November 21, 2023
The Cook County Board of Commissioners approved the final FY2024 Cook County budget on Thursday, Nov. 16 for the fiscal year beginning on December 1. The most significant change from the proposed version of the budget was the addition of a $100 million Disaster Response and Recovery Fund to support Cook County’s response to the migrant crisis and prepare for other emergencies as they arise. Of that amount, $70 million will go to the Cook County Health and Hospitals System to cover the cost of migrant healthcare above the amount already incorporated into the proposed budget. Another $20 million will be allocated to disaster response as needed in suburban Cook County, including migrant services, and $10 million will be set aside for other disaster response such as flash flooding or other extreme weather events. The funding for the $100 million Disaster Response and Recovery Fund will come from unassigned fund balance available in the County’s General Fund as the result of prior year surpluses.
Civic Federation Acting President Sarah Wetmore testified before the Cook County Board of Commissioners prior to the approval of the budget to convey the Federation’s key concerns and recommendations regarding the proposal for the 2024 fiscal year. The Civic Federation released its findings and recommendations in an analysis of the budget last week. The report was prepared for consideration by Cook County Board President Toni Preckwinkle and her administration, the Cook County Board of Commissioners and the general public.
The Civic Federation expressed support of the Cook County proposed FY2024 budget, due to Cook County’s pension reform legislation, prudent financial management, long-term planning and appropriate use of excess reserves. The County has a plan in place for the sustainability of ARPA programs after federal funds are expended. The budget also does not increase any taxes or fees. However, the Federation is concerned about staffing shortages, which are driving up the cost of contractual labor, and the increasing dependency of General Fund operations on economically sensitive revenues like the sales tax as the result of transportation tax revenue constraints.
The full report is available at civicfed.org/CookCountyFY2024.
The Civic Federation supports the Cook County FY2024 Executive Budget Recommendation of $9.1 billion. It continues the Preckwinkle Administration’s track record of prudent financial management. The budget reflects the County’s ongoing post-pandemic recovery, with strong revenue projections in FY2024. The work the County has done over the past several years to conduct long-term fiscal planning and implement financial policies has put the budget in a strong financial position and enabled the County to build up a healthy general operating reserve.
Cook County also achieved a major legislative accomplishment this year through the passage of landmark pension funding legislation in State Public Act 103-0529. The legislation authorizes the County to make pension contributions based on the actuarial needs of the fund using a best-practice funding schedule with at 100% funding goal, allows contributions to be funded through any revenue source and resolves an issue with pensions for Tier 2 employees potentially falling out of compliance with federal Safe Harbor rules.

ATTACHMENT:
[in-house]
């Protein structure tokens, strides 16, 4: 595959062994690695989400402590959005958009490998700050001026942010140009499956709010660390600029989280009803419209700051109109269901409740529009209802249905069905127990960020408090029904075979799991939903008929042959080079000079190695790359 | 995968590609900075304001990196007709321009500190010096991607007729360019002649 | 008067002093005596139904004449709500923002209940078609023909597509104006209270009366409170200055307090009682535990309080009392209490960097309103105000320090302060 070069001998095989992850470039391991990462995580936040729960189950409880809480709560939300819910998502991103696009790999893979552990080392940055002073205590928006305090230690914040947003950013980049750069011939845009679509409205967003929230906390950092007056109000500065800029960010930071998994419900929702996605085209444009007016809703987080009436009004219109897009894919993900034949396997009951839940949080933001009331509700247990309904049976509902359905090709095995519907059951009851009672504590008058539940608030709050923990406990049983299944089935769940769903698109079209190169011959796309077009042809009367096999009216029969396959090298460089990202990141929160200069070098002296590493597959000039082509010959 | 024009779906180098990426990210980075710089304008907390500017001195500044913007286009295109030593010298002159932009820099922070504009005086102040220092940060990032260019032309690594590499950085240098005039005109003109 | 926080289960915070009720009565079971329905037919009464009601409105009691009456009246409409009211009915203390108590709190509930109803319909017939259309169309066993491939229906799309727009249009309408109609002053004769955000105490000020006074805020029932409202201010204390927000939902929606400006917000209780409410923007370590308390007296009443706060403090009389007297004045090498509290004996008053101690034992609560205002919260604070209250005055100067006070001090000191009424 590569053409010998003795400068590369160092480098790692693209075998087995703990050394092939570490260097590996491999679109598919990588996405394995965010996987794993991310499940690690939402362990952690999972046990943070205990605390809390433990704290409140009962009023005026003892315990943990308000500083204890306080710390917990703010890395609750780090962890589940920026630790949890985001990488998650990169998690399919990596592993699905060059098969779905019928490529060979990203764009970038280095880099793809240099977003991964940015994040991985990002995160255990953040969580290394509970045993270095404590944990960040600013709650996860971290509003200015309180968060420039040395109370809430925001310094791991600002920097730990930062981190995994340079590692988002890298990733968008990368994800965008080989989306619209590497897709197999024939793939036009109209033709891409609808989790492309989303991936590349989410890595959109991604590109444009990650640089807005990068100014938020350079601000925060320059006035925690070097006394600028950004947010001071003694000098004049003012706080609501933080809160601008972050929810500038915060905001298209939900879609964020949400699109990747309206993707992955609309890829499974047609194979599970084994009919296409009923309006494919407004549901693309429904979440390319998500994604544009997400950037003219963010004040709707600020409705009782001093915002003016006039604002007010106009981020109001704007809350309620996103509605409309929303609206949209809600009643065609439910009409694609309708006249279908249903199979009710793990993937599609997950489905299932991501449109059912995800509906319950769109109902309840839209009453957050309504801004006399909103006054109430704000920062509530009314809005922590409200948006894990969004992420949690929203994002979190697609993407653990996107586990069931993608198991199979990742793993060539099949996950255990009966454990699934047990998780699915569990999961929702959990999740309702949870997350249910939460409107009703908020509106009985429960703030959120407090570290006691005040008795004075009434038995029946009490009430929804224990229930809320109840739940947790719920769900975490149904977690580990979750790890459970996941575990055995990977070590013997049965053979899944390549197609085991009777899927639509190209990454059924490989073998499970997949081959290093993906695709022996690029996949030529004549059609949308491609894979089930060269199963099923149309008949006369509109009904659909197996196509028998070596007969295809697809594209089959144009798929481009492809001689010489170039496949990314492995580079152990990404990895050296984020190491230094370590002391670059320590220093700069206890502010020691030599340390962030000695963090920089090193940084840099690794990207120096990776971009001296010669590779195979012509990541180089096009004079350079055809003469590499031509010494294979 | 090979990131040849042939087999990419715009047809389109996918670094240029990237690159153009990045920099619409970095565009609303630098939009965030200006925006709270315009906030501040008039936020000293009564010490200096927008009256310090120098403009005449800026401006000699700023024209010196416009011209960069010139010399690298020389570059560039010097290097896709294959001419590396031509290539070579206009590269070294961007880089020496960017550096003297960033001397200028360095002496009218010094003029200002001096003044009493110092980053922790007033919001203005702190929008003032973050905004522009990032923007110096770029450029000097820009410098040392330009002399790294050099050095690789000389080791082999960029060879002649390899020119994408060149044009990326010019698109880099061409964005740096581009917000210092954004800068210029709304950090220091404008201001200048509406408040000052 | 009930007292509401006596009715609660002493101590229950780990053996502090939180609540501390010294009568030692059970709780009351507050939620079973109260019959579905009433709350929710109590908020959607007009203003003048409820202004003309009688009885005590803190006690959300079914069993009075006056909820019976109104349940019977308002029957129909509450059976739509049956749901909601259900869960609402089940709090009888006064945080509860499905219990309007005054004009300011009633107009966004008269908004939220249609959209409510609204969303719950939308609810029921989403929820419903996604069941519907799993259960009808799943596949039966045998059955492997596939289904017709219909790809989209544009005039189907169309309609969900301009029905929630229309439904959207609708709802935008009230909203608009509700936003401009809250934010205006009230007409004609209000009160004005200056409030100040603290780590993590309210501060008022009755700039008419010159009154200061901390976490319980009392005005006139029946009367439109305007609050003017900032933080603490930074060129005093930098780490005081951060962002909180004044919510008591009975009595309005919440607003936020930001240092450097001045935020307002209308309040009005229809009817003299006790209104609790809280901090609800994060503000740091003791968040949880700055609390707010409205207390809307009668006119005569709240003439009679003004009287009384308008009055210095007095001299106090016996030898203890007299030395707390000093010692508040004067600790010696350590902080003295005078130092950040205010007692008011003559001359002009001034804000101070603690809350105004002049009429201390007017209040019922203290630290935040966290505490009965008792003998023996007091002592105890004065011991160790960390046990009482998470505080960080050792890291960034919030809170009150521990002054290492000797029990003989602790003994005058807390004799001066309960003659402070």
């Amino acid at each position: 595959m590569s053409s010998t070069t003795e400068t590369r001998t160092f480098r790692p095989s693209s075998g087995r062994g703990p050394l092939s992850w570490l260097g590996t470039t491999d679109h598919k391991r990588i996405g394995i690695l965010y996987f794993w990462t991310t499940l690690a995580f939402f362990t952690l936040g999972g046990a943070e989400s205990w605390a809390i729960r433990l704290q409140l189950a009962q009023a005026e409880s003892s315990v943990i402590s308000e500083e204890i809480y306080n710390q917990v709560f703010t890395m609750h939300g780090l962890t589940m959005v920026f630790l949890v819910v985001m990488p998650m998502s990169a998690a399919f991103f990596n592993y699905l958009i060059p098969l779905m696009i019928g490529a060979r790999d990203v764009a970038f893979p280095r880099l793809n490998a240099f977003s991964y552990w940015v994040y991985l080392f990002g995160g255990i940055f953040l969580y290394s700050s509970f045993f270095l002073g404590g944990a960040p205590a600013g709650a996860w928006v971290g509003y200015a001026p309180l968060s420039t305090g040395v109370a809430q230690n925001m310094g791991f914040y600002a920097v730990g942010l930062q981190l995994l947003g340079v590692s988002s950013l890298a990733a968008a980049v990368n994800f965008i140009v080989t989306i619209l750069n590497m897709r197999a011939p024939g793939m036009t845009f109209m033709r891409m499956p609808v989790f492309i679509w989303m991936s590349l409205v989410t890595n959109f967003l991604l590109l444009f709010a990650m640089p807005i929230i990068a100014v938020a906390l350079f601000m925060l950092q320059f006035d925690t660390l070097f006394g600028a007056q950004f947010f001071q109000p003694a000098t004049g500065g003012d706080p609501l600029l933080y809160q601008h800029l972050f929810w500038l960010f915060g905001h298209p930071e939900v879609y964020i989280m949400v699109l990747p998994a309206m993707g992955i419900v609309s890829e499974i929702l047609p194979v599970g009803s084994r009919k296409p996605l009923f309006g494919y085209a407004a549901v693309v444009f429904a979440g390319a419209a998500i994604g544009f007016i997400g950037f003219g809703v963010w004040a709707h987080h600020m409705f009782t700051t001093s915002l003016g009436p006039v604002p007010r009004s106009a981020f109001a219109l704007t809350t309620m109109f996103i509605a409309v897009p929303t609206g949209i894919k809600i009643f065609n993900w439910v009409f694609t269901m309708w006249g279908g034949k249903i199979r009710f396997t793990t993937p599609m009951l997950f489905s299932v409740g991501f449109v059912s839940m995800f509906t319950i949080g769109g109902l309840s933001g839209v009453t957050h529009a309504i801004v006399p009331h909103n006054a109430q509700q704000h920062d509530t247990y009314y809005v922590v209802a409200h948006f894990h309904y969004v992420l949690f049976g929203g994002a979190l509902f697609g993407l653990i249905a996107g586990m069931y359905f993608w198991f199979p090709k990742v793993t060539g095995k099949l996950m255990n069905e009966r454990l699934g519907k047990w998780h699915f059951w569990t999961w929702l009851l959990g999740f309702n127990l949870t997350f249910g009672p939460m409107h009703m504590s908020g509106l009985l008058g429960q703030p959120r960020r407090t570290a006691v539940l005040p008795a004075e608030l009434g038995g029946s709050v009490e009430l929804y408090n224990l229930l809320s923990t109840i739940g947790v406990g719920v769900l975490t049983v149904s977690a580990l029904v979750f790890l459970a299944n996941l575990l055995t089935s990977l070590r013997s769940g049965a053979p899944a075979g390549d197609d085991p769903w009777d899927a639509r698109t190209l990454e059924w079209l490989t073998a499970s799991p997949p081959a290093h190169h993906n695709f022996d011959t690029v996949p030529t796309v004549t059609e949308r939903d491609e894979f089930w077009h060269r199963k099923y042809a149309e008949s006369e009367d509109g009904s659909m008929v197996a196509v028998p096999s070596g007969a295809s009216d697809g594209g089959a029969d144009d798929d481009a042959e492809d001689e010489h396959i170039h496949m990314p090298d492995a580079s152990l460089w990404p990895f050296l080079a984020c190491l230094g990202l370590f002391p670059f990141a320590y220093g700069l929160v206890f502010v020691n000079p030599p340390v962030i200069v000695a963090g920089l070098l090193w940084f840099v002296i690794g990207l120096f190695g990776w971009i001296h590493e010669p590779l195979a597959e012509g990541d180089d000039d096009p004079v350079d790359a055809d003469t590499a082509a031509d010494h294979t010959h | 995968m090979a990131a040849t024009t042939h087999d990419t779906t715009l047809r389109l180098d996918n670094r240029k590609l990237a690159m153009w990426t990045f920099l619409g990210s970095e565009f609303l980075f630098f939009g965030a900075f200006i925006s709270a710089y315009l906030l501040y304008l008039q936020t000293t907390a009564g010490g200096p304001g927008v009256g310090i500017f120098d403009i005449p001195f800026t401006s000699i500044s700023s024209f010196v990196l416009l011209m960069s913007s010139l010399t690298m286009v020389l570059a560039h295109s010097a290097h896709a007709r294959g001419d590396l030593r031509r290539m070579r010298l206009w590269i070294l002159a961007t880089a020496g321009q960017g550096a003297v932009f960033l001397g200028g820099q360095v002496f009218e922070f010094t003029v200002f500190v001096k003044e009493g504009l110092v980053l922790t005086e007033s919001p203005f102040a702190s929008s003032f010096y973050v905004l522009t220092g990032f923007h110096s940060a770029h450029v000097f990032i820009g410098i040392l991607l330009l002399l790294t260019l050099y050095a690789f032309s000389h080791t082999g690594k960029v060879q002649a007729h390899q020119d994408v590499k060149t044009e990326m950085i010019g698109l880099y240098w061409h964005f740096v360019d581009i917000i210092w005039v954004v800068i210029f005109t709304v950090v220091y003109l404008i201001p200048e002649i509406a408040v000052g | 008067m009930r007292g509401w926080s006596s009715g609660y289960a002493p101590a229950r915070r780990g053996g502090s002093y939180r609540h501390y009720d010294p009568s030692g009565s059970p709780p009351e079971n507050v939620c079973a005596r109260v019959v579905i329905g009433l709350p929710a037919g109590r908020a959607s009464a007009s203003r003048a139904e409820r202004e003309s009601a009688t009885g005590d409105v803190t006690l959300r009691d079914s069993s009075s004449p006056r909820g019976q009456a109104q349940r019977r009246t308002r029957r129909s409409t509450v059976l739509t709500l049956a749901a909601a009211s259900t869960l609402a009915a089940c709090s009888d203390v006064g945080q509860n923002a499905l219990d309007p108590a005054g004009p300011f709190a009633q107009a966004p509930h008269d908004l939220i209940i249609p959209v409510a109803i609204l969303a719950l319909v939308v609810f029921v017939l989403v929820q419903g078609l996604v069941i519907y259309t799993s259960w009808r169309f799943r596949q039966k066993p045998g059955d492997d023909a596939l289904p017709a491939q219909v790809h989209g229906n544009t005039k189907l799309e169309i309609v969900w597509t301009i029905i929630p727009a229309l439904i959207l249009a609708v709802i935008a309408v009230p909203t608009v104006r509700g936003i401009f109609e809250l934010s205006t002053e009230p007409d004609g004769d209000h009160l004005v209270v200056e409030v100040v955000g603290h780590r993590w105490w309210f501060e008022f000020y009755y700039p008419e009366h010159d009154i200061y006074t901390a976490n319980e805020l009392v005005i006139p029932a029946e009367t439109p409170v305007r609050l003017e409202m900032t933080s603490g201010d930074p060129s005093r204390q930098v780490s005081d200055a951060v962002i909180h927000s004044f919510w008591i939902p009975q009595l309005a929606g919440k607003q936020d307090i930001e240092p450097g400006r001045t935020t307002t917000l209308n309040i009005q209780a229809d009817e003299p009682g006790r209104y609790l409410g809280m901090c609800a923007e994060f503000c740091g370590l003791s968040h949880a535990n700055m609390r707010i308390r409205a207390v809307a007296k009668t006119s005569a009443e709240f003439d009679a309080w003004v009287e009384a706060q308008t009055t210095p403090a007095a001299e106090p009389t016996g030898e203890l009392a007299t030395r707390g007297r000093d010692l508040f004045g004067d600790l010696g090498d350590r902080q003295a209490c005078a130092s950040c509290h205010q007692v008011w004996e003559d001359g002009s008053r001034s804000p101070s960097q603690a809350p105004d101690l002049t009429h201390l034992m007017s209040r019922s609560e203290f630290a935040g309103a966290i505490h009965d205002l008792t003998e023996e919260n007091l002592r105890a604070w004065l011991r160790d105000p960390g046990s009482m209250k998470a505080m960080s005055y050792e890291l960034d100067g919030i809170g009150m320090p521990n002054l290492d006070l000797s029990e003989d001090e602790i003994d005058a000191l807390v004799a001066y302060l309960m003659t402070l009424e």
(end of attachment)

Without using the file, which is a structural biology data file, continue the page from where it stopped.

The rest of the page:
The FY2024 budget proposal represents an increase in spending of $356.8 million, or 4.1%, from the FY2023 adopted budget of $8.8 billion. While the budget cuts 414 vacant personnel positions, expenditures are increasing due in large part to salary increases driven by collective bargaining agreements. The budget includes no increases to taxes or fees.
The Civic Federation commends the County on several aspects of the budget proposal, including the planned use of excess reserves, long-term financial planning and forecasting efforts, plans to evaluate and dedicate funding to sustaining ARPA-funded programs, and transit planning efforts as a key stakeholder in the future of the Chicago region’s public transit system. The County plans to use some of its excess operating reserves to set aside an ARPA sustainability reserve fund to support programs created with the $1 billion in American Rescue Plan Act funding the County received.
There are, however, some fiscal pressures on the County’s budget. The shifting of transportation tax revenues away from the General Fund into a separate Transportation Fund in order to comply with a 2016 Illinois constitutional amendment (the Transportation Lockbox, or Safe Roads Amendment) makes the General Fund more reliant on sales tax and other economically sensitive revenues. The County also has lingering staffing shortages, especially within the Cook County Health and Hospitals System, which are driving up contractual labor costs.
The Civic Federation calls on the Cook County Board of Commissioners and President’s Office to consider two longstanding recommendations to address unincorporated areas and to create a unified property tax administration office. The Federation also recommends that Cook County Health include the full subsidy provided by the County to the health system through pension contributions and debt service, as well as past year expenditures, in the CCH annual proposed budget.
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